For the fifth straight year, Joe Pulizzi and his team at the Content Marketing Institute drew more than 3,000 marketers and thought leaders to Cleveland for the annual strategy fest known as Content Marketing World.
The event covered its usual big hits with lots of orange candy, plenty of networking events and a Barenaked Ladies concert that proved nothing from the 90s ever truly dies.
Last year I did a post on seven deep thoughts collected at CMW 2014. This year I wanted to do one better. I attended the summit and focused on sessions that could help build relevant storytelling into a content strategy. From those sessions, here are eight unique and interesting thoughts from Content Marketing World 2015. Because the speakers I’m referencing are all experts in their niche, I try to quote them directly or link to their presentations/social media wherever possible.
1. Build your Tortoise Enclosure for Creative Thinking
Learned from: John Cleese @johncleese
John Cleese is a comedy legend, but he met a mixed reception during his speech because he ripped Cleveland, his hotel and the Republican party. It was all a perfect fit for his dry humor, but it took away from what was probably one of the five best industry keynotes I’ve ever heard.
Once he dug in, he told the story of how he makes himself creative, an exercise most people find counterintuitive. His strategy revolves around building his tortoise enclosure. This was a dive into the art of loafing for creativity, made famous in Guy Claxton’s book, Hare Brain, Tortoise Mind. The hare brain is what we use most often, tackling problems with rational, purposeful and deliberate thinking. This type of thinking is necessary, of course, but unlocking the tortoise mind comes from understanding cognitive research that shows the intelligent unconscious works quietly below, helping us recognize patterns, make connections and think creatively. Slowing down to hear this tortoise mind was at the heart of how geniuses like Einstein and Edison did their work.
This was murky waters to cover in a keynote, but the takeaway of this complex topic was simple: If you want to create, step away from your hare brain activities and find a place where you can think creatively. Cut out the distractions and let your unconscious mind solve the problem for you. After five to ten minutes of it sending you reminders about people you didn’t call and the laundry you left in the machine, it will start to push bits of creativity that you didn’t know you had.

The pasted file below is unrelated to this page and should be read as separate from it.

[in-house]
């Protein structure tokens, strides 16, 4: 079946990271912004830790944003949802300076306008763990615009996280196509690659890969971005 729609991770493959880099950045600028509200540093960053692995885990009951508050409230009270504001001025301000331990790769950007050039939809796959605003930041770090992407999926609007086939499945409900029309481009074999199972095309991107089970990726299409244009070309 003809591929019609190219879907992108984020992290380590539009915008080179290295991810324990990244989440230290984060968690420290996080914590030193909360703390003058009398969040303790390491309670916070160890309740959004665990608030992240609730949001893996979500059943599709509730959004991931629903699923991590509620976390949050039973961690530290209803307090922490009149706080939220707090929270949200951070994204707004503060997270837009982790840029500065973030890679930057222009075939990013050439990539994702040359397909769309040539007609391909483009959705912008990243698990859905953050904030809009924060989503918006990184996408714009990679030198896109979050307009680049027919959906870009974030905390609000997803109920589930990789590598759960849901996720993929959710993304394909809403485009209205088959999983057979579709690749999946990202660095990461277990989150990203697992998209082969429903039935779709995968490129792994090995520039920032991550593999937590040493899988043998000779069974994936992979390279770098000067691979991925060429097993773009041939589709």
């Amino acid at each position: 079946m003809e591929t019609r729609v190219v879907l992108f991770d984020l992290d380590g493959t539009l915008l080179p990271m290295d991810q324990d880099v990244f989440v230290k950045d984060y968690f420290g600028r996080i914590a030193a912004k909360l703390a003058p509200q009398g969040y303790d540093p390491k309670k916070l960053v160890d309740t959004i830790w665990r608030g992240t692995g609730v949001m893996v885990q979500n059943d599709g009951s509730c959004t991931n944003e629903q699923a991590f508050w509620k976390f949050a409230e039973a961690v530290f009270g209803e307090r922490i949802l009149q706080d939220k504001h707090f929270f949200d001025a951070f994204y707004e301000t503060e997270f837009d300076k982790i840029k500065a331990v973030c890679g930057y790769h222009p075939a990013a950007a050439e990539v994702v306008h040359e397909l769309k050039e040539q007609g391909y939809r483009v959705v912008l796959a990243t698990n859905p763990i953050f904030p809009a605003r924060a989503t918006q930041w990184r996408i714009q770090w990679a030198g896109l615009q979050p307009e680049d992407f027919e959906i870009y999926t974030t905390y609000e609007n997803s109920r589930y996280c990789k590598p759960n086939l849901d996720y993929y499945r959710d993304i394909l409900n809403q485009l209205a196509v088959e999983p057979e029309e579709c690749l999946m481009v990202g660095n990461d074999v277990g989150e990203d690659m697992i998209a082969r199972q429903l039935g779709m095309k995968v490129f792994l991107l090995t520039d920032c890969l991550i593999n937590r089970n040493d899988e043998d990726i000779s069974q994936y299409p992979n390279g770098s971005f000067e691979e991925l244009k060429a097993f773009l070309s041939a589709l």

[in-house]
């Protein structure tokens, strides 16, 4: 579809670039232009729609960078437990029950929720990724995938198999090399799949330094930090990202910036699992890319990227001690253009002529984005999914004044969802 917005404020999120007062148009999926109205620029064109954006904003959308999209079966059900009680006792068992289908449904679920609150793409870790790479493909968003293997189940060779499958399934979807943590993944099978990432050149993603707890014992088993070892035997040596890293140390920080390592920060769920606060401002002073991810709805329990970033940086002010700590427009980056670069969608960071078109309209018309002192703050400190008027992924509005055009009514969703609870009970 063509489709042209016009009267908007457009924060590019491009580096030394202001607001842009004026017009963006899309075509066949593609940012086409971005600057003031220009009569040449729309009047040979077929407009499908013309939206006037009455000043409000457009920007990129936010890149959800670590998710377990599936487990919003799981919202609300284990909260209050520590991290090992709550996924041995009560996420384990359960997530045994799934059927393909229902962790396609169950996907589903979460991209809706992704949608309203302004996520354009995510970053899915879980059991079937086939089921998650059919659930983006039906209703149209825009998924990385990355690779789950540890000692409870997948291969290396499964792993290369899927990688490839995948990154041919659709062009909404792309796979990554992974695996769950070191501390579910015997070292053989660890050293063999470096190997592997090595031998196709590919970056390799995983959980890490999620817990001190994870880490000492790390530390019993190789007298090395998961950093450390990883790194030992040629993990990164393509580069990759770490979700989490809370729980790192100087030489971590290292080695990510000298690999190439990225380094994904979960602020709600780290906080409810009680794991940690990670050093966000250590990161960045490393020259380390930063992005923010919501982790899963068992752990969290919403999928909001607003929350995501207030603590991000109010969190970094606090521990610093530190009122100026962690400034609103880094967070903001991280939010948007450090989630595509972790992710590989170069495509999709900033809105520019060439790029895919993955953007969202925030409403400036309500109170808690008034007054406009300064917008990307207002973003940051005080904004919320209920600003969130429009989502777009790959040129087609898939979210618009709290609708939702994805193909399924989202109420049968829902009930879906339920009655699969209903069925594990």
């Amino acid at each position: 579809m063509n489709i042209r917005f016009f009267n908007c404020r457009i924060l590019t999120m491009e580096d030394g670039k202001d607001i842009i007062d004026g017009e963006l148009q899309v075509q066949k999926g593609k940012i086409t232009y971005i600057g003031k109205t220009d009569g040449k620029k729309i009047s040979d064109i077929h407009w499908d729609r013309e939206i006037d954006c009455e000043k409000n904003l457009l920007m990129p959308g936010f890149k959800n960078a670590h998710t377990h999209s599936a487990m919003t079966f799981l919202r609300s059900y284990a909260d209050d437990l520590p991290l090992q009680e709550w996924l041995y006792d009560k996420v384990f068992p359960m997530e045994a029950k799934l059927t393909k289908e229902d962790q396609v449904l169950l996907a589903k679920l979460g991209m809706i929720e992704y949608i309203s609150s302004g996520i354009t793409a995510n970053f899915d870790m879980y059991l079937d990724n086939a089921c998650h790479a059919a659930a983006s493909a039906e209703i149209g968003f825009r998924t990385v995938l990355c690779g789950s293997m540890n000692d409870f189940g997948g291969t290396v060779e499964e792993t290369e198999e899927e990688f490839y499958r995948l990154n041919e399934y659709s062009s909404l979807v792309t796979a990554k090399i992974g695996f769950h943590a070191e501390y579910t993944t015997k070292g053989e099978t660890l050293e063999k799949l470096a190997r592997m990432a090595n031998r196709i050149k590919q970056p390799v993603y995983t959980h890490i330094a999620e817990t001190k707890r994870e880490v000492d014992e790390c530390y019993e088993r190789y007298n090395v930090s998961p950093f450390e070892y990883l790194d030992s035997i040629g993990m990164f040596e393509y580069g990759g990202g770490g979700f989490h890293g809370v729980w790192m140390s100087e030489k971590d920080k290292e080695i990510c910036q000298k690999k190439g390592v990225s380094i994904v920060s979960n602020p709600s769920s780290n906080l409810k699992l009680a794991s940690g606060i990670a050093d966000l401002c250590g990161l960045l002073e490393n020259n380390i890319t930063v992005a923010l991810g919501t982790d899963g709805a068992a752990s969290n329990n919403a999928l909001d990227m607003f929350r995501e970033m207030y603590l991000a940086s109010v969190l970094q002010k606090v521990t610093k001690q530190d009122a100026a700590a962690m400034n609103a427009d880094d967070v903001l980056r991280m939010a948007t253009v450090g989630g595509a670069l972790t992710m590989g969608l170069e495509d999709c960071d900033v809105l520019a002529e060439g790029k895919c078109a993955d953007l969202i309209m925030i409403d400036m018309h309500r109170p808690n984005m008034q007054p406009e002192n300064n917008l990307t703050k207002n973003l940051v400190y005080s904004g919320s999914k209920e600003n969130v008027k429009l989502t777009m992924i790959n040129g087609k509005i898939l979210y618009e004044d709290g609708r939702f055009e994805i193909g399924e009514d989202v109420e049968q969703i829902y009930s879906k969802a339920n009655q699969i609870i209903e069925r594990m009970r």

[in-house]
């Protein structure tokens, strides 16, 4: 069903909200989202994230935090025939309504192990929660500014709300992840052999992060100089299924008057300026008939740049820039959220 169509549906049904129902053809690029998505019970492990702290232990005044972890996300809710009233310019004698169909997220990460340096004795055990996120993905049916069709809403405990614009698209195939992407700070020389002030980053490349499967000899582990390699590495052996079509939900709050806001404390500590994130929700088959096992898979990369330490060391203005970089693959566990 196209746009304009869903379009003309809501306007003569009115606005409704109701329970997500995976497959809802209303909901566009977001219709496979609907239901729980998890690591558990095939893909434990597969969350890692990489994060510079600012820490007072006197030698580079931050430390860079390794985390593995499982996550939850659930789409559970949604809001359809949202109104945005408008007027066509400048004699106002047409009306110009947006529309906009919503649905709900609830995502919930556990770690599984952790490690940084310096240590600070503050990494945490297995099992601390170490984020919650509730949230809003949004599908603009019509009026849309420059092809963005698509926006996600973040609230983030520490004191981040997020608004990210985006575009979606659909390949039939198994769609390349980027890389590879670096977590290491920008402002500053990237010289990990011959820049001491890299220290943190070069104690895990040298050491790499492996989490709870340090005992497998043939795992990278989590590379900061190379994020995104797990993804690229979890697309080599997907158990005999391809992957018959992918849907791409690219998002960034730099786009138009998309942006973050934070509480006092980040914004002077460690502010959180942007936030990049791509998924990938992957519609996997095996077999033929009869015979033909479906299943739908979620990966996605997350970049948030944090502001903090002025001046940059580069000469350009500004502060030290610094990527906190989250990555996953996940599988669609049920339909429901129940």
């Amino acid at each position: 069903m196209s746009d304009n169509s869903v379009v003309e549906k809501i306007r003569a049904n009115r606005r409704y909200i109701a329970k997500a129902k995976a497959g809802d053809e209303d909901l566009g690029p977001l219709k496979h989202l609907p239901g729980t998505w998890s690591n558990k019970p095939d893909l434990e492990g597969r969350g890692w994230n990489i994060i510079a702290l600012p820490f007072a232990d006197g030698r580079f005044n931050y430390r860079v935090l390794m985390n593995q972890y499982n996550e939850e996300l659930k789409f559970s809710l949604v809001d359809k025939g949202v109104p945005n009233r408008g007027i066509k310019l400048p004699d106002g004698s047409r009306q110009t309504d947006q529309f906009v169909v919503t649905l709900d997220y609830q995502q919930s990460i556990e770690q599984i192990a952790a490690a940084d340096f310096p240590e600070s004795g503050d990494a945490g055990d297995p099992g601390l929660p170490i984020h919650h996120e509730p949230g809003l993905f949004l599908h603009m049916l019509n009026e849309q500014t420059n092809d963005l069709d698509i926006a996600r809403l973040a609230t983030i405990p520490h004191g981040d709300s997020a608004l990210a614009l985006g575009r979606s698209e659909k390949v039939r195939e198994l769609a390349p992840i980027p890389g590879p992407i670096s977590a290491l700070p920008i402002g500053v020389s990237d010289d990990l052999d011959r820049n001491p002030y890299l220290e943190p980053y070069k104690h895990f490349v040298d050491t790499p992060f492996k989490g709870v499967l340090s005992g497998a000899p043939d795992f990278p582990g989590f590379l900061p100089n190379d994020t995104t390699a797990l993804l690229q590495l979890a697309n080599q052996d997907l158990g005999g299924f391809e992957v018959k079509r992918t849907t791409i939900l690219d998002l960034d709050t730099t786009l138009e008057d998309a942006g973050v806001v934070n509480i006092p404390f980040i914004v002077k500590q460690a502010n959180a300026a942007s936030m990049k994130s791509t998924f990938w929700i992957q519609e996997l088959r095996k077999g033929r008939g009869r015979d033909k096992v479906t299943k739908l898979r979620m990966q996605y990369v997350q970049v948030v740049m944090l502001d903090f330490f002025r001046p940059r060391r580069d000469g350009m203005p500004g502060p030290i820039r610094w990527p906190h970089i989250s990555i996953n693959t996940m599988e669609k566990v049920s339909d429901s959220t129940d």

2. Google Cares about Relevant, Timely and Knowledge-Based Content
Learned from Rand Fishkin @randfish
Rand is many things, but first and foremost he is a leader on where the content machine is heading – and this year he shared some mind-blowing thoughts on how most everything you know about traditional SEO is, well, junk.
His full presentations are available all over the web. Like here and here, so I’ll focus on one thing he discussed. Google has built artificial intelligence for its search that is getting smarter all the time, and its focus is query success. What is query success? It is the ability of content on a page to resolve the question or issue of the searcher.
Here’s a good example from Rand. Say you’re thinking of watching that one movie that makes fun of Star Trek. You know the one, it has the Tim Allen in it. Do you search Google for a bunch of longtail keywords around the movie? Probably not. If you’re like most searchers, you ask Google a question: What’s that movie that makes fun of Star Trek?
Guess what, Google knows the answer.
The answer is Galaxy Quest. Go ahead and Google the question and see the answer you get. Google is constantly updating its algorithms and focusing on query success. This means that it rewards good content – content where the searcher stays on the page and takes more action because they’ve found the resolution to their mission. Doing this is less about keywords and more about helpful, relevant content.
3. Search and Social are Total Bros
Learned from Travis Wright @teedubya
Travis Wright had an overwhelming amount of tools and analytics hacks to share, but the easiest takeway was that if you know more about your audience, you can adapt your content to make a better experience for them. As you get better at that, you can pragmatically change the content a user sees. Personalizing the customer journey is a tough nut to crack, but here’s a good starting point: Turn on social listening to get started. One of the easiest tools to get you started is BuzzSumo, which helps you find out which content performs best across search and social to maximize your amplification ability.